• Taxpayer funded broadband: Labor promises to spend $4.7 billion to build a fibre-to-the-node broadband network that covers 98% of Australian homes in partnership with the private sector. Promises to run a competitive tender process to run the network on an open-access network that should increase competition in the sector.

 Industry, grants and R&D

Boosting funding to the scheme by $50 million in 2009-10, lifting total funding from its current $150 million per year to $200 million.    

Lifting the maximum revenue threshold for businesses eligible to receive grants under the scheme from $30 million to $50 million.      

Raising the maximum grant amount for exporters from $50,000 to $200,000. 

Cutting the minimum spending threshold from $15,000 to $10,000. 

Increasing the number of grants a single company can receive from seven to eight.


  • Green business dollars: A $740 million package of new schemes to help businesses develop and commercialise green-tech and reduce their environmental footprint incorporating:

    $500 million in grants to businesses to encourage the development and commercialisation of renewable energy technology.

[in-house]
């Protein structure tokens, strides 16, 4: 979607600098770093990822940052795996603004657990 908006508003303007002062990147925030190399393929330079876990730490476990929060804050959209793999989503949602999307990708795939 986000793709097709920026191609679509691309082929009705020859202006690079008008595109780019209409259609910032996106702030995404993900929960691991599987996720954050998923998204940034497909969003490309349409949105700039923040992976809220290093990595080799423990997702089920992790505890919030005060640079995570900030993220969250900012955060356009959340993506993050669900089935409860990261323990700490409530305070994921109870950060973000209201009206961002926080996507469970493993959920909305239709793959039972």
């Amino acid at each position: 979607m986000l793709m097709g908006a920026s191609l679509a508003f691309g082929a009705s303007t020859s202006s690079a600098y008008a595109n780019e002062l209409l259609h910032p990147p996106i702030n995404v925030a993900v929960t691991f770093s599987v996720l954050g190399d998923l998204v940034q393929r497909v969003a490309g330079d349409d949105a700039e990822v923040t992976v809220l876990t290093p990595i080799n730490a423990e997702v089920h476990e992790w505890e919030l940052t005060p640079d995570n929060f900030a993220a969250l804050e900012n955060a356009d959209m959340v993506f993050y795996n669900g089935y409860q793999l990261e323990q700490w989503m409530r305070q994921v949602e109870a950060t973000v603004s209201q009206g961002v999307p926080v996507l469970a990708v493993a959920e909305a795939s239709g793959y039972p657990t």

$75 million for SME manufacturers to make their processes more environmentally friendly. SMEs manufacturers will be able to apply for grants to fund up to a third of the cost of greening projects, a minimum of $10,000 and maximum of $500,000 per grant.

    $90 million to improve the energy-efficiency of new and existing office buildings. Grants will be available to subsidise up to 50% of the cost of energy saving improvements to a maximum of $200,000 per building.

    $75 million in grants to match dollar-for-dollar money spent by businesses to develop and commercialise green products or technologies in any area.